This post is part of the Infineon Blockchain Starter Kit road test.

Blockchain - outside of the bitcoin context - is new to me.

Follow along with me on this path to learn the technology....

 

 

Let's dive further into the example Android App "coinfinity". This is the 2nd real thing: Submit a Smart Contract transaction

 

What is a Smart Contract?

 

A smart contact is a chunk of executable code. It can be executed "in the block chain".

It's called a contract because it performs transactions in the blockchain that are agreed by all partners.

It has a known set of inputs and a known effect. The code can be validated (not changed !) by anyone that participates.

You can see the contract as a mechanism to create a simple or complex booking on the chain.

As Ian Allison puts it: "...implement self-enforcing business logic embodied in smart contracts, leaving a non-repudiable and authoritative record of transactions."

 

In traceability scenarios, you could use a smart contract as the interface to record the goods transfered from one trusted party to another.

Another example is to record a vote, as in Infineon's example.

 

Example Smart Contract: Vote

 

The chain used in the Infinion Android app is one of Ethereum's examples: the "Simple Public Voting/Poll Demo".

It's written in Solidity. You can review the code (an essential part maintaining trust).

The code is not hard to understand. And that's a good thing because it should be review-friendly, so that people trust it as code that has a predictable effect and no hidden / obfuscated side effects:

 

contract Voting is Ownable, Destructible, CanRescueERC20 {

    /**
     * @dev number of possible choices. Constant set at compile time.
     */
    uint8 internal constant NUMBER_OF_CHOICES = 4;

    /**
     * @notice Number of total cast votes (uint40 is enough as at most
     *     we support 4 choices and 2^32 votes per choice).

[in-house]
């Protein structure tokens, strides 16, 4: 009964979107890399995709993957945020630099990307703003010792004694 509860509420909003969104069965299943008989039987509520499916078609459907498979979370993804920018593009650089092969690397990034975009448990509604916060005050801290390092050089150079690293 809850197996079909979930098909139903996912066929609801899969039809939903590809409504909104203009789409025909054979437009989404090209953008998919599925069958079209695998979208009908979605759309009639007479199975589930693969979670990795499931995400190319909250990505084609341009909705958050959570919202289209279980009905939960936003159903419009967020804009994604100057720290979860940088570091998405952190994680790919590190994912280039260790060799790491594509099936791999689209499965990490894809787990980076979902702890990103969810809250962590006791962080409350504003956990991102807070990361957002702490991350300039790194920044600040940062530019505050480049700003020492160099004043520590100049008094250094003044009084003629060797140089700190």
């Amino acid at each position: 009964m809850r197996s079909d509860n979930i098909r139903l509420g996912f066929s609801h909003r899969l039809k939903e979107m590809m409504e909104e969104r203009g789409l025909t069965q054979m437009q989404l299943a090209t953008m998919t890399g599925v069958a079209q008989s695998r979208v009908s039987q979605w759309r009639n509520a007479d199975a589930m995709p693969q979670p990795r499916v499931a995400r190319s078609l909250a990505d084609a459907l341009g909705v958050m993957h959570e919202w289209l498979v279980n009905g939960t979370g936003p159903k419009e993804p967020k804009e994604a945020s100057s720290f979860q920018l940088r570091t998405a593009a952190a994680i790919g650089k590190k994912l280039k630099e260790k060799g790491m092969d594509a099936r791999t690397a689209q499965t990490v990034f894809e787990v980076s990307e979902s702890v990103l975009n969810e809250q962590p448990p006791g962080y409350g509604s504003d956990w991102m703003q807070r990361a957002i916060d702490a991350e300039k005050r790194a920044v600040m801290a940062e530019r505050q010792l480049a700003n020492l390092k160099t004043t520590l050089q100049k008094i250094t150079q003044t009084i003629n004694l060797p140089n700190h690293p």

*/
    uint40 public voteCountTotal;

    /**
     * @notice Number of votes, summarized per choice.
     *
     * @dev uint32 allows 4,294,967,296 possible votes per choice, should be enough,
     *     and still allows 8 entries to be packed in a single storage slot
     *     (EVM wordsize is 256 bit). And of course we check for overflows.
     */
    uint32[NUMBER_OF_CHOICES] internal currentVoteResults;

// ...

    /**
     * @notice Event gets emitted every time when a new vote is cast.
     *
     * @param addedVote choice in the vote
     * @param allVotes array containing updated intermediate result
     */
    event NewVote(uint8 indexed addedVote, uint32[NUMBER_OF_CHOICES] allVotes);

 function castVote(string voterName, uint8 givenVote)
    external {
        // answer must be given
        require(givenVote < numberOfChoices(), "Choice must be less than contract configured numberOfChoices.");


        // DEMO MODE: FOR EASIER TESTING, WE ALLOW UNLIMITED VOTES PER ADDRESS.
        // check if already voted
        //require(!votersInfo[msg.sender].exists, "This address has already voted. Vote denied.");


        //  voter name has to have at least 3 bytes (note: with utf8 some chars have
        // more than 1 byte, so this check is not fully accurate but ok here)